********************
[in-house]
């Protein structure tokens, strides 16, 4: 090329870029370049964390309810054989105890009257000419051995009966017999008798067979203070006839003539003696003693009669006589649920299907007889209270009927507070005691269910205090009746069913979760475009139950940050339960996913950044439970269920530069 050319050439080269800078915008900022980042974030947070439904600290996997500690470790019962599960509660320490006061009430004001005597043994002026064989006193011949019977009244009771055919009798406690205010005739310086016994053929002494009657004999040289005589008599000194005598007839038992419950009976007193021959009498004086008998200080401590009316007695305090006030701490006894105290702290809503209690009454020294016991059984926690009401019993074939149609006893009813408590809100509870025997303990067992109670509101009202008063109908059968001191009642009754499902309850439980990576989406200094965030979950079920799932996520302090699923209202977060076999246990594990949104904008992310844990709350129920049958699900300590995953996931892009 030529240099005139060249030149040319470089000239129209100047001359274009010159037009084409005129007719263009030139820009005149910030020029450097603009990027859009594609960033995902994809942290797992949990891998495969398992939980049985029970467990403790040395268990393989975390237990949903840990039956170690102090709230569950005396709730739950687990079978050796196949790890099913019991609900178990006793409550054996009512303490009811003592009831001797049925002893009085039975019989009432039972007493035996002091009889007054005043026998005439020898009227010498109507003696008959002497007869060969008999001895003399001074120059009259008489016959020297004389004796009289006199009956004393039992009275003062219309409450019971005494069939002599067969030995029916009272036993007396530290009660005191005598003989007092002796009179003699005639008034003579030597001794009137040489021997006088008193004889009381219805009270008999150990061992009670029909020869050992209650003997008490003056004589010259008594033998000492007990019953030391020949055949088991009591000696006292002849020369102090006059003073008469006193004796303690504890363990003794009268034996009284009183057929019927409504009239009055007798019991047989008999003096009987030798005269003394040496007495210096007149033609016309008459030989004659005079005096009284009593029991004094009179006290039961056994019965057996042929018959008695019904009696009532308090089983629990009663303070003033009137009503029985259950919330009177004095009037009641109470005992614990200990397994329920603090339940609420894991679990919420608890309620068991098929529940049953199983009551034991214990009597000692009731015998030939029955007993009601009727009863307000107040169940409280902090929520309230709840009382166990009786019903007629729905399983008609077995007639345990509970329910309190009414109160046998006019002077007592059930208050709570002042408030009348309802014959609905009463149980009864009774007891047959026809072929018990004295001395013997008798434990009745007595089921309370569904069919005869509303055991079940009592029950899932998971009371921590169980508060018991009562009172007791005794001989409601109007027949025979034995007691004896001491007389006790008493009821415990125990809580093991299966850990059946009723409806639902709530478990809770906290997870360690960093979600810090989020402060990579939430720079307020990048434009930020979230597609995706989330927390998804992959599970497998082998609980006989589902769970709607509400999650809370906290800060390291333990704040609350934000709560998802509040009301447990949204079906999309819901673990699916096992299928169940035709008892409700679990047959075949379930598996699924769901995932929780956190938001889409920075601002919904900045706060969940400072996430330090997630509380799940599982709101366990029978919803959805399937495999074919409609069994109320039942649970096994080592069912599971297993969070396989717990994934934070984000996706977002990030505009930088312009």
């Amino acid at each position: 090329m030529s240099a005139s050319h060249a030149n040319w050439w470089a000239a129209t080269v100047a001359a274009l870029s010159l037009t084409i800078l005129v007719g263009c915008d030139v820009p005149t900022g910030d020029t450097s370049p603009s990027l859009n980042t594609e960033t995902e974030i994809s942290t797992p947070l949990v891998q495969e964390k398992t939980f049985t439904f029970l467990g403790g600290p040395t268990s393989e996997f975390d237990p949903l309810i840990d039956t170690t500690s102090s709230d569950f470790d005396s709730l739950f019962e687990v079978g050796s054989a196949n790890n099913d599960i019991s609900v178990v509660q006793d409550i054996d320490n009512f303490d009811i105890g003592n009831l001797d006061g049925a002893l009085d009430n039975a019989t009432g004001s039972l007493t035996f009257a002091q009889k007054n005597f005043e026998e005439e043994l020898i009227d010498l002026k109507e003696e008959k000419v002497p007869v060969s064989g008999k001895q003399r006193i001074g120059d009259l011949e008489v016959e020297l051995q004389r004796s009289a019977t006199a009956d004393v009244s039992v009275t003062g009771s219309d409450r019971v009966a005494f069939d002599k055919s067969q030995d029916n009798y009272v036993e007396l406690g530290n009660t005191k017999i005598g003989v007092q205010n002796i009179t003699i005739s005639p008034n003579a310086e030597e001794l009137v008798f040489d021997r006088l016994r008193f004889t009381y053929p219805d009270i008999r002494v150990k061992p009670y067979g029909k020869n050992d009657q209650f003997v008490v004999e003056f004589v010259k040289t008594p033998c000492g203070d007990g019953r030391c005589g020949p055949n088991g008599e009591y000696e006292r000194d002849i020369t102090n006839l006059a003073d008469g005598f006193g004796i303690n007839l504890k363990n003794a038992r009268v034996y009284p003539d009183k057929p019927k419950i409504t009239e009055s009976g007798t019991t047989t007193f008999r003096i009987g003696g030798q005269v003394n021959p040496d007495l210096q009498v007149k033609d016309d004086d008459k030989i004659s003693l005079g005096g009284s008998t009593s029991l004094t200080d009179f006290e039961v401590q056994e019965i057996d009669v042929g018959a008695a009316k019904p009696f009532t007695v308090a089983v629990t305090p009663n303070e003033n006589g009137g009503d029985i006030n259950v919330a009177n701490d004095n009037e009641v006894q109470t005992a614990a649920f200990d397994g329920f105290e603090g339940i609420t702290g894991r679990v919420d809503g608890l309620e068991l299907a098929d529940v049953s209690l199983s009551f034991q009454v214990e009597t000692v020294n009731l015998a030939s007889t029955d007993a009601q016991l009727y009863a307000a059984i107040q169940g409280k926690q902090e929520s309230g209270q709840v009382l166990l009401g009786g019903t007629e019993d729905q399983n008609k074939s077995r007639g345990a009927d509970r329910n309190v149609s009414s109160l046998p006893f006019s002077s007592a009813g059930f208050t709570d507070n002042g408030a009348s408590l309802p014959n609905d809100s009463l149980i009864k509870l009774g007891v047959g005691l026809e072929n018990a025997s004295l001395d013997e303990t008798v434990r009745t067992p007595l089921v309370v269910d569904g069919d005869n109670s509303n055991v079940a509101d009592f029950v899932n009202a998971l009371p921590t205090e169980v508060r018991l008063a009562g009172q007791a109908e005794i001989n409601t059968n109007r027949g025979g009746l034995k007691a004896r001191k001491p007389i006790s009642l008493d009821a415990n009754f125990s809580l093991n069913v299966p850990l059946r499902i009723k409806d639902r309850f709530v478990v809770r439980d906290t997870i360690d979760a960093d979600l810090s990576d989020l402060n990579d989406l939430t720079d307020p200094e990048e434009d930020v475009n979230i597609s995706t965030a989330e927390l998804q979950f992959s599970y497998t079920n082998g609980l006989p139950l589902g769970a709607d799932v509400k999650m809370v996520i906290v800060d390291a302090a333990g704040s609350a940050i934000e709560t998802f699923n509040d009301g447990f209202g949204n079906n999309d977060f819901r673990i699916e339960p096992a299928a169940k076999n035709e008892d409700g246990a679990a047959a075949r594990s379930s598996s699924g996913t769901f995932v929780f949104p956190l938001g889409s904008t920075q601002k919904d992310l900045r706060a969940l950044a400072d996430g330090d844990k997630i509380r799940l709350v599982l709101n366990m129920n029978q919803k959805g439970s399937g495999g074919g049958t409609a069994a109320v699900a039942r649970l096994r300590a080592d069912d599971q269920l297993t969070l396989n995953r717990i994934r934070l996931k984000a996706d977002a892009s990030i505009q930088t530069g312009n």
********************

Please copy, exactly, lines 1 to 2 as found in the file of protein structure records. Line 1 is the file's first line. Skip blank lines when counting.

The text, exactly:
[in-house]
């Protein structure tokens, strides 16, 4: 090329870029370049964390309810054989105890009257000419051995009966017999008798067979203070006839003539003696003693009669006589649920299907007889209270009927507070005691269910205090009746069913979760475009139950940050339960996913950044439970269920530069 050319050439080269800078915008900022980042974030947070439904600290996997500690470790019962599960509660320490006061009430004001005597043994002026064989006193011949019977009244009771055919009798406690205010005739310086016994053929002494009657004999040289005589008599000194005598007839038992419950009976007193021959009498004086008998200080401590009316007695305090006030701490006894105290702290809503209690009454020294016991059984926690009401019993074939149609006893009813408590809100509870025997303990067992109670509101009202008063109908059968001191009642009754499902309850439980990576989406200094965030979950079920799932996520302090699923209202977060076999246990594990949104904008992310844990709350129920049958699900300590995953996931892009 030529240099005139060249030149040319470089000239129209100047001359274009010159037009084409005129007719263009030139820009005149910030020029450097603009990027859009594609960033995902994809942290797992949990891998495969398992939980049985029970467990403790040395268990393989975390237990949903840990039956170690102090709230569950005396709730739950687990079978050796196949790890099913019991609900178990006793409550054996009512303490009811003592009831001797049925002893009085039975019989009432039972007493035996002091009889007054005043026998005439020898009227010498109507003696008959002497007869060969008999001895003399001074120059009259008489016959020297004389004796009289006199009956004393039992009275003062219309409450019971005494069939002599067969030995029916009272036993007396530290009660005191005598003989007092002796009179003699005639008034003579030597001794009137040489021997006088008193004889009381219805009270008999150990061992009670029909020869050992209650003997008490003056004589010259008594033998000492007990019953030391020949055949088991009591000696006292002849020369102090006059003073008469006193004796303690504890363990003794009268034996009284009183057929019927409504009239009055007798019991047989008999003096009987030798005269003394040496007495210096007149033609016309008459030989004659005079005096009284009593029991004094009179006290039961056994019965057996042929018959008695019904009696009532308090089983629990009663303070003033009137009503029985259950919330009177004095009037009641109470005992614990200990397994329920603090339940609420894991679990919420608890309620068991098929529940049953199983009551034991214990009597000692009731015998030939029955007993009601009727009863307000107040169940409280902090929520309230709840009382166990009786019903007629729905399983008609077995007639345990509970329910309190009414109160046998006019002077007592059930208050709570002042408030009348309802014959609905009463149980009864009774007891047959026809072929018990004295001395013997008798434990009745007595089921309370569904069919005869509303055991079940009592029950899932998971009371921590169980508060018991009562009172007791005794001989409601109007027949025979034995007691004896001491007389006790008493009821415990125990809580093991299966850990059946009723409806639902709530478990809770906290997870360690960093979600810090989020402060990579939430720079307020990048434009930020979230597609995706989330927390998804992959599970497998082998609980006989589902769970709607509400999650809370906290800060390291333990704040609350934000709560998802509040009301447990949204079906999309819901673990699916096992299928169940035709008892409700679990047959075949379930598996699924769901995932929780956190938001889409920075601002919904900045706060969940400072996430330090997630509380799940599982709101366990029978919803959805399937495999074919409609069994109320039942649970096994080592069912599971297993969070396989717990994934934070984000996706977002990030505009930088312009």